Your Boozed-Up Pizza Craving, Explained
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PopSci looks at the link between alcohol and fatty foods
Pizza and beer will always go together, but why does a night of drinking tend to end up with 2 a.m. cheese slices?
PopSci examined the link between alcohol and fatty foods, finding explanations in both biological impulses as well as brain chemistry. The first reason? "All mammals gravitate to eating the most energy-dense foods," David Levitsky, a professor at Cornell University, told PopSci. "Fat is the most energy-dense food available." And when you're drunk, your self-control is shot (explaining the trend of drunk puppy buying).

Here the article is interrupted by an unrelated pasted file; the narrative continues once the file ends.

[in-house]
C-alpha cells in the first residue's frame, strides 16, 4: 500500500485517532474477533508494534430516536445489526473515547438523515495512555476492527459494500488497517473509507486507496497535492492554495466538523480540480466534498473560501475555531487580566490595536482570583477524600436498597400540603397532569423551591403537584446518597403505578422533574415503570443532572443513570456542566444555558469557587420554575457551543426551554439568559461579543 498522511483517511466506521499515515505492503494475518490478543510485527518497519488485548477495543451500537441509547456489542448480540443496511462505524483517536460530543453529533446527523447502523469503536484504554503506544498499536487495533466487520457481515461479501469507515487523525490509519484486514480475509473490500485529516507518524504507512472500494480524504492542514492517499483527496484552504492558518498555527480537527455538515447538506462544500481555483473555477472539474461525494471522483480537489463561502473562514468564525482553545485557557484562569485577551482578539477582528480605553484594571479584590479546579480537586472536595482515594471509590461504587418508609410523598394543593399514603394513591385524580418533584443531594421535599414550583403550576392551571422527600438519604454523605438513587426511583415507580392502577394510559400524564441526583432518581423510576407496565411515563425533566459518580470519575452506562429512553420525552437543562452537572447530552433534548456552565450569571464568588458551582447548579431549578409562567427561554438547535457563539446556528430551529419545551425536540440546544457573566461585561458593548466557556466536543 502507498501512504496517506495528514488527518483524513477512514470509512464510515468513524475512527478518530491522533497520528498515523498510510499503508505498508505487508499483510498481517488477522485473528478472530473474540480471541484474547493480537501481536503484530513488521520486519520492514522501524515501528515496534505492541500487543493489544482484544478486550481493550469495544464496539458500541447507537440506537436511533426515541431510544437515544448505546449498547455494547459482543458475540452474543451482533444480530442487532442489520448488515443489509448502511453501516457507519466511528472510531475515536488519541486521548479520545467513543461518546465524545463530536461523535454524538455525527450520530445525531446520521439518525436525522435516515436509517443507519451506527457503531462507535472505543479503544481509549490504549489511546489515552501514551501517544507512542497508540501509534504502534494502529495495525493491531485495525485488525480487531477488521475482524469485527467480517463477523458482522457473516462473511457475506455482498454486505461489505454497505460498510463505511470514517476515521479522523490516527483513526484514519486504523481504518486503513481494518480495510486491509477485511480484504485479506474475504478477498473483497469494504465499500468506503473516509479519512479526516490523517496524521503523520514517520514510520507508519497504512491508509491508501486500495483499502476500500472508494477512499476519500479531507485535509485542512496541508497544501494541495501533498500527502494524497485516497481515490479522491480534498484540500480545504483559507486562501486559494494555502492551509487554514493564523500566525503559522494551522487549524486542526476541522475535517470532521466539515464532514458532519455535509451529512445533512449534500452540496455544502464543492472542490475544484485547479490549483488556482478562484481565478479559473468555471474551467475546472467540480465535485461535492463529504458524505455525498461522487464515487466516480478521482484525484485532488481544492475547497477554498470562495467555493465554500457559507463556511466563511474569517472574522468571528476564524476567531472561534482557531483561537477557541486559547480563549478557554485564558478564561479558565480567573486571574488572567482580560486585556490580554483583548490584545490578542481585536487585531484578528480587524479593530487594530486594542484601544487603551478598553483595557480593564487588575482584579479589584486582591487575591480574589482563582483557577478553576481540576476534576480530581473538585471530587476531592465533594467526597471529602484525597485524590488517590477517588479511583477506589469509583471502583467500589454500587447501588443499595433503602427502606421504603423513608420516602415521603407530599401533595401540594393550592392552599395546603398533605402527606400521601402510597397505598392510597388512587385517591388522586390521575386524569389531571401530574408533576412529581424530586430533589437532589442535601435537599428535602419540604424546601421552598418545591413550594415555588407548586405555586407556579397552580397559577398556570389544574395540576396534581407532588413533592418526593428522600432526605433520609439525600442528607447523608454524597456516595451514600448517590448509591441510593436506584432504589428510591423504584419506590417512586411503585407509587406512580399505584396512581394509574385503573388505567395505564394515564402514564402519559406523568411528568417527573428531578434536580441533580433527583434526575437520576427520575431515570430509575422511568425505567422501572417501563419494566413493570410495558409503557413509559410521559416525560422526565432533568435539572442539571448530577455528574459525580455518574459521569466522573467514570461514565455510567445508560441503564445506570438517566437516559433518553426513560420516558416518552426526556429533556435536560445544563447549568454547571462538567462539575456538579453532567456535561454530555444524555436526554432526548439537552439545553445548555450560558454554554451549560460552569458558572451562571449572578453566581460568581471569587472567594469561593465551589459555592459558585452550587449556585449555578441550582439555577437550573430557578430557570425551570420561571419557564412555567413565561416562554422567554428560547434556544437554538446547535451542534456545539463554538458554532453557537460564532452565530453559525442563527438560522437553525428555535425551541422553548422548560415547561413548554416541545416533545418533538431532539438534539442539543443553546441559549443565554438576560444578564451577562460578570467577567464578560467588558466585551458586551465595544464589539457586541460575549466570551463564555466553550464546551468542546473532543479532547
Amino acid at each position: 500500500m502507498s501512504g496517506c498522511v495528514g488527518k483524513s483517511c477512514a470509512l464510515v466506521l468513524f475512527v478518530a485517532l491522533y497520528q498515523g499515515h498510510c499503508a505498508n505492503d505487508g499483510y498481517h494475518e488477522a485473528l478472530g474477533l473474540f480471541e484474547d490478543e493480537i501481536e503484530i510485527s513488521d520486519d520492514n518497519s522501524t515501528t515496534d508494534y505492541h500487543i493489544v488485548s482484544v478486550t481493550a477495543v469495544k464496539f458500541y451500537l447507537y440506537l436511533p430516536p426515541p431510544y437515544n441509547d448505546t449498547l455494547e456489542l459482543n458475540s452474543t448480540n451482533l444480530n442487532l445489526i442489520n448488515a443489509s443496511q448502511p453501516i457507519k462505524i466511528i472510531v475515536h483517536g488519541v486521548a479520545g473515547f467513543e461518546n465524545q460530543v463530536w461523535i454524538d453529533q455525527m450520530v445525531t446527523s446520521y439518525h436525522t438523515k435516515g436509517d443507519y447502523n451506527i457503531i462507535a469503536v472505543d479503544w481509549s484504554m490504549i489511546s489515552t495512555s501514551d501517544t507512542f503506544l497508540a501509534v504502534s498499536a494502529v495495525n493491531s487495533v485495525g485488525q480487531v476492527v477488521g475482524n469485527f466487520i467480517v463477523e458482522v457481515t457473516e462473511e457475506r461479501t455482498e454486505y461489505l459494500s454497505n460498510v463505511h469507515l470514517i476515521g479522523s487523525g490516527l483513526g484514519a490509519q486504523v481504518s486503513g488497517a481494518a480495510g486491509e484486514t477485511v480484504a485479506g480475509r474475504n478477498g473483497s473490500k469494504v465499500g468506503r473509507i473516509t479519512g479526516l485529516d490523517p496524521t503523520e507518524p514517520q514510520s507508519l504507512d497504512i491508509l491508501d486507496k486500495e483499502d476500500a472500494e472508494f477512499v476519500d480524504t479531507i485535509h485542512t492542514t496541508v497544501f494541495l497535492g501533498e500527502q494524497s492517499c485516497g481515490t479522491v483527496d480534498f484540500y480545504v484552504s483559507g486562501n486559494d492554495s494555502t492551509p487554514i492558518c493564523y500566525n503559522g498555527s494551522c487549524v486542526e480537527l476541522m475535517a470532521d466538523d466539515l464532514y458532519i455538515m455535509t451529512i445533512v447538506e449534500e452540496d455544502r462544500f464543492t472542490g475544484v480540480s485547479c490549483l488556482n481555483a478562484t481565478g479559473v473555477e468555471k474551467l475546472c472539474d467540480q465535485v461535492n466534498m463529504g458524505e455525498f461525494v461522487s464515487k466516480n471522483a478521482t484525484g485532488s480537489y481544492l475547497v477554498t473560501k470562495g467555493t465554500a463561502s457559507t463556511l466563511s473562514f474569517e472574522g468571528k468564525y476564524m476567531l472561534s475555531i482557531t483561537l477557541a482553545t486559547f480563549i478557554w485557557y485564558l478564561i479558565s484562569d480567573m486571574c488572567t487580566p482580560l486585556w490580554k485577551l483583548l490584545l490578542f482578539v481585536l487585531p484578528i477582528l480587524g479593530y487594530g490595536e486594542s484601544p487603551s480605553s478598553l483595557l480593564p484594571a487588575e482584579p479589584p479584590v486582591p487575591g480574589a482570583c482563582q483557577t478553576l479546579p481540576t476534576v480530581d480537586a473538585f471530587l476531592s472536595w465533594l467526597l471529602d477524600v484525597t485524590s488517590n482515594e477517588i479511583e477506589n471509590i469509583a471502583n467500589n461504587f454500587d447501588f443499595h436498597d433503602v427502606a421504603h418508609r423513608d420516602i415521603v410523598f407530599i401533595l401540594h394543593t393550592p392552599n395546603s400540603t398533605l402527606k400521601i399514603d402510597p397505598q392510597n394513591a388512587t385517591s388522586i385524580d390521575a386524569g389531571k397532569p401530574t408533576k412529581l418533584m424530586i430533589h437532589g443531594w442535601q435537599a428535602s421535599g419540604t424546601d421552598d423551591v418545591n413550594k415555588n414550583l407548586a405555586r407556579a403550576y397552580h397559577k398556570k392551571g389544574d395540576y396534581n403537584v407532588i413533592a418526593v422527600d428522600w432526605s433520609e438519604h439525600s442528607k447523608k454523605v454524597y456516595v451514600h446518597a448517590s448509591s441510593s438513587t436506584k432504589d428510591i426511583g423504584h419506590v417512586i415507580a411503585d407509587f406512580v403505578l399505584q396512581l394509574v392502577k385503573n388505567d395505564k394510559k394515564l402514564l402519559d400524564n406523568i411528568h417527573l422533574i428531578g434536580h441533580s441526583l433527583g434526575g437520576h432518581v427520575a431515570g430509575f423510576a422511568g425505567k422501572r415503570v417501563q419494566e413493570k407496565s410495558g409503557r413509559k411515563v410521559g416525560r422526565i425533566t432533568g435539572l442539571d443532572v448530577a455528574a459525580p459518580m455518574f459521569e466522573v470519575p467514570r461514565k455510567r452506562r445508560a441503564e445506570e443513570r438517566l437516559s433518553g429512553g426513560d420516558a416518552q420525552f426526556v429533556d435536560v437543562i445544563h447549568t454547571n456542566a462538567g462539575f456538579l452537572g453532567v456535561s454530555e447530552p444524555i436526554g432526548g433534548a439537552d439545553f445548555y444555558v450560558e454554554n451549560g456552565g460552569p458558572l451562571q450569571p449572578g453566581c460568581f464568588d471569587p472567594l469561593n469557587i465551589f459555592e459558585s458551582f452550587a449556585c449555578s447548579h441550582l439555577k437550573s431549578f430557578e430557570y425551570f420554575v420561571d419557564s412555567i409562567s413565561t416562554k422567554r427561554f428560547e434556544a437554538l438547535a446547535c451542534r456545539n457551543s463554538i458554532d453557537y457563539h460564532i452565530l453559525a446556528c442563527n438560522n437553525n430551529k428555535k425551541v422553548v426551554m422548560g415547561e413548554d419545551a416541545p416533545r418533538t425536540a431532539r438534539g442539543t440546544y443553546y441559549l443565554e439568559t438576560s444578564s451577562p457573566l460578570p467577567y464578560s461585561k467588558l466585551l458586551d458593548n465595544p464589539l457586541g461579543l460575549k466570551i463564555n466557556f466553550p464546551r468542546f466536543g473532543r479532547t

In the brain chemistry part, a chemical called galanin can be blamed as well. Galanin, when released, increases the desire for fats, and eating fats increases galanin production, leading to a downward spiral of pizza, burgers, and smothered French toast. Even worse? "Alcohol intake also results in increased galanin production," William Gruchow, a professor at the University of North Carolina at Greensboro, told PopSci. Excellent.
Of course, a lot of these fatty cravings might just be conditioned into drinkers after several hungover Sunday mornings. We've constantly been told that fatty foods help hangovers, as science has proven that fatty foods slow down the absorption of alcohol, while carbs help ease nausea. So really, those early morning pizza sessions? That's just us being smart, right?
What your food cravings really mean